MARY, OUR MOTHER

Wednesday, March 01, 2006




ASH WEDNESDAY

Today's Mass symbolizes the whole spirit of Lent. We are reminded to be sorry for our sins and to do penance, but not in a spirit of showy sadness or of inward despair. Rather, let the sincere and humble prepare with inner joy to celebrate their baptism in Christ. By living their baptismal promises, they enter more deeply into Christ's life, death and Resurrection. Knowing God's desire to forgive, to heal, and to share with all mankind His own divine life, we discipline our passions gladly and with confidence in the victory that Christ has won for us. God gives the grace for every Lenten restraint. Therefore, everyone should receive the blessed ashes, both as a means of grace and as a reminder to do penance, unobtrusively, for personal sins and for the sins of all mankind.
[Adapted from the 'Daily Missal of the Mystical Body.']

O Jesus, you place on my forehead the sign of your saving Cross: "Turn from sin and be faithful to the gospel."How can I turn from sin unless I turn to you? You speak, you raise your hand, you touch my mind and call my name, "Turn to the Lord your God again."These days of your favor leave a blessing as you pass on me and all your people. Turn to us, Lord God, and we shall turn to you.
Ash Wednesday is the day for being reminded of and contemplating our mortality.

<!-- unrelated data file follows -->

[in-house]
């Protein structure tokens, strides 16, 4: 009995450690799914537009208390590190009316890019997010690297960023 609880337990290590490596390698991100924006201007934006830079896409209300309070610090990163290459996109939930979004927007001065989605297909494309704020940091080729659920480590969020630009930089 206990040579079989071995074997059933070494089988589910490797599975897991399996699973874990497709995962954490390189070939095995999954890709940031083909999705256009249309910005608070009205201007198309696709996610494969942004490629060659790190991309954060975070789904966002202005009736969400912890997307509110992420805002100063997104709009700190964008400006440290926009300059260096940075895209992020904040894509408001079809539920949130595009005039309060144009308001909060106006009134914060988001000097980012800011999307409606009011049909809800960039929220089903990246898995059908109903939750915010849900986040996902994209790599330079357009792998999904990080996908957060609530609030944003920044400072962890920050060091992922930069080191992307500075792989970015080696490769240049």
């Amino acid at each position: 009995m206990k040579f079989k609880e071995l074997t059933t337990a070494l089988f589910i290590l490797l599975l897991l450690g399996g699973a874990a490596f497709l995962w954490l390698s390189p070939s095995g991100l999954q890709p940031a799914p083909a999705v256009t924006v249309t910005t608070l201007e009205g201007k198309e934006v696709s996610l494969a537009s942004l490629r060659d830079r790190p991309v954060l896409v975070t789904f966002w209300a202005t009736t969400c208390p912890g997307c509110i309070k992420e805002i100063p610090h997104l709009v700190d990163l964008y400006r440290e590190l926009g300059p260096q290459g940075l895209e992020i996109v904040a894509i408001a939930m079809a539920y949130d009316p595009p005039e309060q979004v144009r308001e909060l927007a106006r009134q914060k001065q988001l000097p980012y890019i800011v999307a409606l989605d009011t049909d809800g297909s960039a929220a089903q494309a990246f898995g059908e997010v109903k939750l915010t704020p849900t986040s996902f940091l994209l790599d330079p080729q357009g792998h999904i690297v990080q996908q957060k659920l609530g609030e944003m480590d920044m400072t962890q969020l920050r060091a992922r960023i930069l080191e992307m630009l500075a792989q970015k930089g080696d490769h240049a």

Ash Wednesday is the beginning of Lent for Western Christian churches. It is also known as the 'Day of Ashes', a day of penitence to clean the soul before the Lenten fast. Ashes are a biblical symbol of mourning and penance. During Lent, ancient Christians mourned their sins and repented of them, so it was appropriate for them to show their sincerity by having ashes on their foreheads. The custom has persisted in the church as secular society has changed around us. Traditionally, the ashes for the Ash Wednesday service come from burning the palm fronds from the previous year’s Palm Sunday celebration & a little oil is added to the ashes so that they stick to people’s foreheads.The use of ashes, is very symbolic.
"God our Father, you create us from the dust of the earth.Grant that these ashes may be for us a sign of our penitence, and a symbol of our mortality."
The priest or deacon marks each worshipper on the forehead, and says "remember you are dust and unto dust you shall return", or a similar phrase based on God's sentence on Adam in Genesis 3:19. The modern practice in Roman Catholic churches nowadays, as the ashes are being administered, is for the priest to say "Turn away from sin and believe in the gospel."
In Bible times the custom was to fast, wear sackcloth, sit in dust and ashes, and put dust and ashes on one's head. While we no longer normally wear sackcloth or sit in dust and ashes, the customs of fasting and putting ashes on one's forehead as a sign of mourning and penance have survived to this day. These are two of the key distinctive's of Lent. In fact, Ash Wednesday is a day not only for putting ashes on one's head to mark the cross on the believer's forehead which symbolizes that through Christ's death and resurrection, all Christians can be free from sin, but also a day of fasting.

God saves me, Jesus enlightens me, the Holy Spirit is my life, thus I fear nothing.